Start with the London Freelance Branch website at londonfreelance.org. Paris, Brussels and Netherlands branches have websites at nujcec.org/paris, nujcec.org/brussels and netherlands.nujcec.org.
Paris-based Annabel Simms says that if you write for the UK press from abroad, you can keep abreast of other freelances’ experiences by joining the Quality Street mailing list via the London Freelance Branch website.
The US National Writers Union (nwu.org) has published the Guide to Freelance Rates & Standard Practice. The Association of European Journalists is at aej.org. Photographers could start with epuk.org, for Editorial Photographers UK, and nppa.org, the National Press Photographers Association in the USA.
Words people might find something interesting at swet.jp, for example, the website of the Tokyo-based Society of Writers, Editors and Translators.
You need to research publications and other outlets that may take your work. Benn’s Media Directory, Willings Press Guide and Ulrich’s Periodicals Directory provide multi-volume listings of publications in the UK, Europe and the world at large. BRAD, British Rate and Data, lists UK publications with their advertising rates.
You will need to explore how you are going to receive payment from other countries and in other currencies. Some organisations will post you a cheque made out in their currency. Talk to your bank before paying it in to make sure the charges for handling it are bearable.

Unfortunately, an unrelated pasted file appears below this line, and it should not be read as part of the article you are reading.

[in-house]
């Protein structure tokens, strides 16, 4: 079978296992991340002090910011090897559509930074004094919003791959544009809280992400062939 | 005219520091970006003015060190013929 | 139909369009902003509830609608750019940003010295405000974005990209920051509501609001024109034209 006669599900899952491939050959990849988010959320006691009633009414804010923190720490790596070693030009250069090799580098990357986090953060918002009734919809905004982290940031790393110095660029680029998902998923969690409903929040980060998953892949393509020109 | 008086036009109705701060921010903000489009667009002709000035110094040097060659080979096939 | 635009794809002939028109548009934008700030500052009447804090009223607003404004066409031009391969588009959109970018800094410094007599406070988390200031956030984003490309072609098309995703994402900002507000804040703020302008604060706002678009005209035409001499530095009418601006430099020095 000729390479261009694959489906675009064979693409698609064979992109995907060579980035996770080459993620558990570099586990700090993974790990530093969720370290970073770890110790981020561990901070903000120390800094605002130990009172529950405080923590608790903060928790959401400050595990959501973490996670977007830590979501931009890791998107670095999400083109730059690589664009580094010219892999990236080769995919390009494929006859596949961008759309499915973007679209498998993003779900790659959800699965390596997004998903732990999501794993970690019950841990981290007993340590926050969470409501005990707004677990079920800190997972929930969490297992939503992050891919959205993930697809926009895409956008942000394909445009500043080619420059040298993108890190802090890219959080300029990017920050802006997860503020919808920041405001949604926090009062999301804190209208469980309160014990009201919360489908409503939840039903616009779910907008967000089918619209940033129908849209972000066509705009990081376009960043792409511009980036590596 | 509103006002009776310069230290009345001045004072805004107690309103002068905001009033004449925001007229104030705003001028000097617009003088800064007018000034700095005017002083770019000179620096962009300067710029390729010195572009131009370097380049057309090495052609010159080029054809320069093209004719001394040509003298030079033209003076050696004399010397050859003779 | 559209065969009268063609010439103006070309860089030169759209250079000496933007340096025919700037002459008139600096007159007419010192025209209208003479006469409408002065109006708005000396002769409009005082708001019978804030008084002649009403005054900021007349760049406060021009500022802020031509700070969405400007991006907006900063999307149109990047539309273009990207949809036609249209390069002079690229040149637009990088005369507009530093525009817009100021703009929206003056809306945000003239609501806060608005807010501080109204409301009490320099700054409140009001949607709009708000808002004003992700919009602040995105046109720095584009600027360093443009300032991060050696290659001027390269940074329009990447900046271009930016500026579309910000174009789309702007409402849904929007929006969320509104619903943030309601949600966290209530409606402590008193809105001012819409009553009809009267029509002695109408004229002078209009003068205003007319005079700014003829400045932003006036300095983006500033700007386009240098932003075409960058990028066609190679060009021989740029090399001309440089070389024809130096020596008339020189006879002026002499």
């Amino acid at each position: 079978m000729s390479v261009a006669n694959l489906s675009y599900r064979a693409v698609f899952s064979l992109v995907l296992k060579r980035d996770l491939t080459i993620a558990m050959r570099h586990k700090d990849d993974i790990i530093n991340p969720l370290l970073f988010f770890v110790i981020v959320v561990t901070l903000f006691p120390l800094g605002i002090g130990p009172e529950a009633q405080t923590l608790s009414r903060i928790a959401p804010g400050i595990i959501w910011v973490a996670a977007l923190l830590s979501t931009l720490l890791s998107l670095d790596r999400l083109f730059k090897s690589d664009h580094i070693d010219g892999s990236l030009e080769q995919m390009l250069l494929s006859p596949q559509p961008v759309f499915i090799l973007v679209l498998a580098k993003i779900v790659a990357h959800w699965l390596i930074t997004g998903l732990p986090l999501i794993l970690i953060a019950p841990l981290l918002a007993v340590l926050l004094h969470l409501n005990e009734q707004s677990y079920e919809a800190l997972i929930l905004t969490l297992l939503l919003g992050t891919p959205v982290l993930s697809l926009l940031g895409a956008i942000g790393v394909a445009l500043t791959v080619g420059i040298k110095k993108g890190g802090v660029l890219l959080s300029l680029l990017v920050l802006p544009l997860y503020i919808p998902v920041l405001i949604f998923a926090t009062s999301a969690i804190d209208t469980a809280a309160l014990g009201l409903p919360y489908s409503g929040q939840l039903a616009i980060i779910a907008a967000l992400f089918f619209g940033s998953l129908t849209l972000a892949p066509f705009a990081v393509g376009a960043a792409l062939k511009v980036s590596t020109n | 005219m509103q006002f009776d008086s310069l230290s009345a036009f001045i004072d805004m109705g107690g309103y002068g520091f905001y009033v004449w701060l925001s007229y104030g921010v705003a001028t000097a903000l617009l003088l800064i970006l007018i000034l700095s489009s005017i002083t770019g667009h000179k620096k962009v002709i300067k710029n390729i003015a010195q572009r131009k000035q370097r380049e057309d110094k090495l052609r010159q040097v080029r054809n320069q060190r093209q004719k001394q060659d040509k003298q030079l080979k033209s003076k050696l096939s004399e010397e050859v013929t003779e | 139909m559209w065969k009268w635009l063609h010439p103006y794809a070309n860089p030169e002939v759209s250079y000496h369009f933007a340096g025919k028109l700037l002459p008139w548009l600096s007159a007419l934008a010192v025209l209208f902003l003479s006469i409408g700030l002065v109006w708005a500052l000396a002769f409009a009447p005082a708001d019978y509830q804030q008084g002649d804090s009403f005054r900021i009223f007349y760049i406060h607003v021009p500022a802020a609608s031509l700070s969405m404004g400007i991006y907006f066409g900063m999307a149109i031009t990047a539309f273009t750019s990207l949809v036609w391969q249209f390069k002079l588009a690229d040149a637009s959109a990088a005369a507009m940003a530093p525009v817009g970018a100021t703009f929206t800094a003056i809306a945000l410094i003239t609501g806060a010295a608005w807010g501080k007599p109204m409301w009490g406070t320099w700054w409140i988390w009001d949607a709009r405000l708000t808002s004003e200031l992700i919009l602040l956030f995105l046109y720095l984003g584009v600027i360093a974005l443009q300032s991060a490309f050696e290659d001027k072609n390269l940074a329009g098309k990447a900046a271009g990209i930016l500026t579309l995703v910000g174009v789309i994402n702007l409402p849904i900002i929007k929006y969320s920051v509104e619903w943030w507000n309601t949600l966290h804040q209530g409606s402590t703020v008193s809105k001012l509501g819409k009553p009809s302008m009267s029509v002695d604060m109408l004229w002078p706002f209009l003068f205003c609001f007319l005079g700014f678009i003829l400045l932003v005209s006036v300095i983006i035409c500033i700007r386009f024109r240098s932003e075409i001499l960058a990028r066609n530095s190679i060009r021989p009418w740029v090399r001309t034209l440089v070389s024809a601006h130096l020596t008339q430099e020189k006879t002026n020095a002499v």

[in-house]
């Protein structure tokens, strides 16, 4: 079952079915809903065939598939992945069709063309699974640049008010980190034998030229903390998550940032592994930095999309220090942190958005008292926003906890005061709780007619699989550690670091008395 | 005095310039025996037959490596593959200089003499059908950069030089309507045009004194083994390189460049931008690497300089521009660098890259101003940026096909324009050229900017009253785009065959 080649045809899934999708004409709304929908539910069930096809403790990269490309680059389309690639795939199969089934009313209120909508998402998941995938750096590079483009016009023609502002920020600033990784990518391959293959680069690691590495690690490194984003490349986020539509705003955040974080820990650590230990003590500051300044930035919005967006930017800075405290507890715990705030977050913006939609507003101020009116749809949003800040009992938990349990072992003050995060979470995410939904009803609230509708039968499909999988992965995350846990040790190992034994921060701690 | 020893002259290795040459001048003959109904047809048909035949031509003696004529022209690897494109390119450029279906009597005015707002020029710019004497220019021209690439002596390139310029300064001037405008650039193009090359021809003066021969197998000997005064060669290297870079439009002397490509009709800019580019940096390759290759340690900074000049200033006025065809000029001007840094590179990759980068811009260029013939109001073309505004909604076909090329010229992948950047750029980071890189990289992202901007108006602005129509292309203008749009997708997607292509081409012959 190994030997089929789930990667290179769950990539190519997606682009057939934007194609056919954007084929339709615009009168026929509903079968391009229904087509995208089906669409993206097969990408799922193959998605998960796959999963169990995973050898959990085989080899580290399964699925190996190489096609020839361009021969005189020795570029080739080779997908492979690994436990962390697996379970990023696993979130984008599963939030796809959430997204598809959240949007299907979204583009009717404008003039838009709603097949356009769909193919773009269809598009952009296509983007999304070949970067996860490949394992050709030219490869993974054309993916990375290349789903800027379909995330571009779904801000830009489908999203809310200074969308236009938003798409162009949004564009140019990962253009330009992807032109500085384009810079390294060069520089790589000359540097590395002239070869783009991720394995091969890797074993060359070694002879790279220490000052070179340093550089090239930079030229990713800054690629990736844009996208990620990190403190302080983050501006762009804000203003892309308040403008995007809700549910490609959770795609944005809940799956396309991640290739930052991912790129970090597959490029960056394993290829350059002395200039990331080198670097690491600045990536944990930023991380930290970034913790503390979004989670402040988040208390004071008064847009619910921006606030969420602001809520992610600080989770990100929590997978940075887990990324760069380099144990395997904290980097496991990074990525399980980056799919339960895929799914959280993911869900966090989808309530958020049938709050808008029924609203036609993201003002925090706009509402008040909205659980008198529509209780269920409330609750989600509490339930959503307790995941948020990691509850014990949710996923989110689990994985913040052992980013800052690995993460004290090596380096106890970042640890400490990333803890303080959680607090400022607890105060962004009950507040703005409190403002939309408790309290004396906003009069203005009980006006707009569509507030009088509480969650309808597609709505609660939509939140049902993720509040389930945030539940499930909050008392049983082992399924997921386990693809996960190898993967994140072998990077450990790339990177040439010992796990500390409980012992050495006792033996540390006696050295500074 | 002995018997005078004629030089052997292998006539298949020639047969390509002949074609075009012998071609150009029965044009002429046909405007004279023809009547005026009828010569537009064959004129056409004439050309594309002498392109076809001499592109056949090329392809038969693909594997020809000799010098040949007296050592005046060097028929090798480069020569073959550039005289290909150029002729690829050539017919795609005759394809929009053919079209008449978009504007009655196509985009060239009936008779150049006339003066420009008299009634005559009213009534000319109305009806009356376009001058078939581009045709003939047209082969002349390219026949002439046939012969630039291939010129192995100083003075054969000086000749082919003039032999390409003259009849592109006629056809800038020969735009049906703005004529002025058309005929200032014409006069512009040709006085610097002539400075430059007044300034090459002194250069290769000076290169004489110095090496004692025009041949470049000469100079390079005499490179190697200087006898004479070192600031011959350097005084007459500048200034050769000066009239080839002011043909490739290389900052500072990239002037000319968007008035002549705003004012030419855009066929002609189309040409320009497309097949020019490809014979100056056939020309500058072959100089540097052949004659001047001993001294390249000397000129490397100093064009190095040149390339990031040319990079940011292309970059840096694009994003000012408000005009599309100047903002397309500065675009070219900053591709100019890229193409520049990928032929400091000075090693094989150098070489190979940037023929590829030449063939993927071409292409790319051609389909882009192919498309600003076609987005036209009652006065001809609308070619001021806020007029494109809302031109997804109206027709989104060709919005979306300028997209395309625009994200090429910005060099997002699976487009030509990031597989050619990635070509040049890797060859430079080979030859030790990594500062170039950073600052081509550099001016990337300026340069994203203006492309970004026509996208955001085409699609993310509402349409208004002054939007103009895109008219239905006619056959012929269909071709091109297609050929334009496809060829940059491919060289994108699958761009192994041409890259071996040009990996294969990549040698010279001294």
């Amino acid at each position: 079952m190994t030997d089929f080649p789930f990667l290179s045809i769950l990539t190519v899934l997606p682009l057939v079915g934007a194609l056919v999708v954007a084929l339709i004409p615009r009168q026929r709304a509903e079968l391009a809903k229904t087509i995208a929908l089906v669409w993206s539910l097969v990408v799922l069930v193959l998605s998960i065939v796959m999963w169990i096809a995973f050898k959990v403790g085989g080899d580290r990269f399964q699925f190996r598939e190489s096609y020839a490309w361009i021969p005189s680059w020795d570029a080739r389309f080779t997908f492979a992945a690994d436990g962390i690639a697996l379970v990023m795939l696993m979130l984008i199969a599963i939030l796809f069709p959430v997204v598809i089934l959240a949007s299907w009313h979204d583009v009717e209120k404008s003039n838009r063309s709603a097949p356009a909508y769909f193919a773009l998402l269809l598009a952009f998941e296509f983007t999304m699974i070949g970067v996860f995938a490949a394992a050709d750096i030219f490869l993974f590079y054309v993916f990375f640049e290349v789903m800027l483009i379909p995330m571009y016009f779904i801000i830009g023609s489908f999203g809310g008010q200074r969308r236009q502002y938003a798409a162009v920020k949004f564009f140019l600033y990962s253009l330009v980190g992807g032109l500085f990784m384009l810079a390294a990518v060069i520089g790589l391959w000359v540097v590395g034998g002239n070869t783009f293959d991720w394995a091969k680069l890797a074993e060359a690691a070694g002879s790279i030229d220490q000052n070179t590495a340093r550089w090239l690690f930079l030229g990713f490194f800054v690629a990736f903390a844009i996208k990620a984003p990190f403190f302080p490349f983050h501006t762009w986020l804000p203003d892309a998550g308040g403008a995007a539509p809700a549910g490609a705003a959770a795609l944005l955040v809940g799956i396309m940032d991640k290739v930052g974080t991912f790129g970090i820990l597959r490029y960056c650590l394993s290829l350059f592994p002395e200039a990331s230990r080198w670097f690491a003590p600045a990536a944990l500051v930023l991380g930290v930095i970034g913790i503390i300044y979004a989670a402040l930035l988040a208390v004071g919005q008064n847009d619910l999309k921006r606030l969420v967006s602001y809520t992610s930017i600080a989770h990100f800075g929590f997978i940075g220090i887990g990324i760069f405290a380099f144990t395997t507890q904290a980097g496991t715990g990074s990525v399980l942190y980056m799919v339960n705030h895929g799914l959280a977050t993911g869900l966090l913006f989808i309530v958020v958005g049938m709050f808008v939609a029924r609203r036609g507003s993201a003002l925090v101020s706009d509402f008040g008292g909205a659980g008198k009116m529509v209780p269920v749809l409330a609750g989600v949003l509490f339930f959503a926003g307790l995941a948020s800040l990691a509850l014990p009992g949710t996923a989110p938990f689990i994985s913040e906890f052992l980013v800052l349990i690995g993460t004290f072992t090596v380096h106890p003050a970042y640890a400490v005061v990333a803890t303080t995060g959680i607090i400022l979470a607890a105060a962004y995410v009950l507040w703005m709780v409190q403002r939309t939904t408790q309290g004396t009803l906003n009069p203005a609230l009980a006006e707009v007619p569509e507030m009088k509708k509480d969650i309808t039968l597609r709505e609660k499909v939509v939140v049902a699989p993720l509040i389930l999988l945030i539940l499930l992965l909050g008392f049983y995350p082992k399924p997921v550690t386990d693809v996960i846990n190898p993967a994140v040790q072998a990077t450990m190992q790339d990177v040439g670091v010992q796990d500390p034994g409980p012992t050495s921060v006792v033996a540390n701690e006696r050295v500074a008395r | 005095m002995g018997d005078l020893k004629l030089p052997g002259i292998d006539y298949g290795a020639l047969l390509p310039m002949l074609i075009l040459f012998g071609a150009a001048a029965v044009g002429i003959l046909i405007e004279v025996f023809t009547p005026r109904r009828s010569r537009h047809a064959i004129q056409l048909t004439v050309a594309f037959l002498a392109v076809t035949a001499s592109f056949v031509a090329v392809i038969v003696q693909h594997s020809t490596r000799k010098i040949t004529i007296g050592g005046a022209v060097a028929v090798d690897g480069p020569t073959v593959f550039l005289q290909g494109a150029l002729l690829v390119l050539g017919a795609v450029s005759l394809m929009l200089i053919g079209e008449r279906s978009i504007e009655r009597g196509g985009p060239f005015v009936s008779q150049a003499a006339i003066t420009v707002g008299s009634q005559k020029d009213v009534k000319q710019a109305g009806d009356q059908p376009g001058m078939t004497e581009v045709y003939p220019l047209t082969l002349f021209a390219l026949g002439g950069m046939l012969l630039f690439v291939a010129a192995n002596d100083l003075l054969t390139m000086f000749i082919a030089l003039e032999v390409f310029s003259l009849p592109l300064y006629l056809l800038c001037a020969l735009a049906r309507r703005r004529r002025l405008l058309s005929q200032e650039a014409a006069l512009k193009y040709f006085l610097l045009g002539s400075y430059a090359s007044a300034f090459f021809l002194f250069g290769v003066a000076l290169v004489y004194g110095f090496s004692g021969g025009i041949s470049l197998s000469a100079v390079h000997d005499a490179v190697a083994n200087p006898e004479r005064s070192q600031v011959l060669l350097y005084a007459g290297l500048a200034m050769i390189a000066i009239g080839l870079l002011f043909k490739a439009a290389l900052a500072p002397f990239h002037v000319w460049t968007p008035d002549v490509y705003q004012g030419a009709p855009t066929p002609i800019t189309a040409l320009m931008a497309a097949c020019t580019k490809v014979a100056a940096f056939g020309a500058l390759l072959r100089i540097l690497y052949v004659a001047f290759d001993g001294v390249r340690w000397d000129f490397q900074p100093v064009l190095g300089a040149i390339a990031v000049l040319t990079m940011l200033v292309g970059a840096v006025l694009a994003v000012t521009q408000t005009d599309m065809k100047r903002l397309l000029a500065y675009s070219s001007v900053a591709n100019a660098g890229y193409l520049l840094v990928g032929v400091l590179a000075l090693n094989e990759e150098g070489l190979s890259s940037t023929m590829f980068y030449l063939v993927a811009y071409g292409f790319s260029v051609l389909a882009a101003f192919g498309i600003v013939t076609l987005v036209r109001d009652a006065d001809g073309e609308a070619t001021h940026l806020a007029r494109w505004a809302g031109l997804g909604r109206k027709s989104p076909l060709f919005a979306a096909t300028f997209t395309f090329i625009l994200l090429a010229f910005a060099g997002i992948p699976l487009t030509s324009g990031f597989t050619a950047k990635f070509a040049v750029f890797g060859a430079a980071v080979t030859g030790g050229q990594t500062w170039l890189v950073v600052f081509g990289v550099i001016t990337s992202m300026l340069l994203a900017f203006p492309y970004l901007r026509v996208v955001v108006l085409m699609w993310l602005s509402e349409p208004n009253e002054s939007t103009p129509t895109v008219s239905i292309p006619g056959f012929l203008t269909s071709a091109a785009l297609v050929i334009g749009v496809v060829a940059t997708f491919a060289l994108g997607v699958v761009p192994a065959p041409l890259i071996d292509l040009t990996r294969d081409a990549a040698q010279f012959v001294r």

Finnish freelance Heikki Jokinen points out that within the European Union Single Euro Payments Area, which includes both euro and non-euro countries, the banking fees when paying in euros from abroad have to be the same as in domestic transactions.
Alternatively, you might think of opening a bank account in a country from which you expect to get regular payments. Multi-national credit cards and electronic payment systems may also be worth looking at. Expat Brits can set up offshore UK bank accounts in the Isle of Man or Channel Islands.
Your National Union of Journalists press card will get you a long way. (Non-NUJ members may be able to access a British press card through other gatekeepers). Also, if required, the International Federation of Journalists can supply an international press card accessed via the NUJ.
National press cards may also be available – France, for instance, has a commission charged with issuing journalistic identity cards.
Le Guide des Journalistes, published by one of the French journalist trade unions, the USJF-CFDT, devotes about a third of its more than 250 pages to printing laws that relate to employment as a journalist.
Some countries require journalists to be registered or licensed. This may well apply even when you are only planning to visit a country for a short time.
If you intend to work as a journalist while on a trip to the USA, for instance, you will need to apply for an ‘I’visa, rather than relying on an ordinary tourist visa, or you risk being turned back at immigration.
Stringers and Local Correspondents
In his book The Freelance Journalist, Christopher Dobson advises trying to develop as many strings as possible. The best deals give you a retainer for each one, thus providing a basic income, but allow for extra payments for anything not covered by the retainer.
Tax and Social Security
Make sure you are engaging with the tax and social security systems of the country where you are living and working. The Paris branch of the NUJ has advice handouts on the situation in France which can be downloaded from its website (nujcec.org/paris) once you have made contact with them and been given the password.
Be warned: Only once you have begun the minuet of registration will you realise the truly frightening signification of the phrase ‘pas de problÃ¨me”.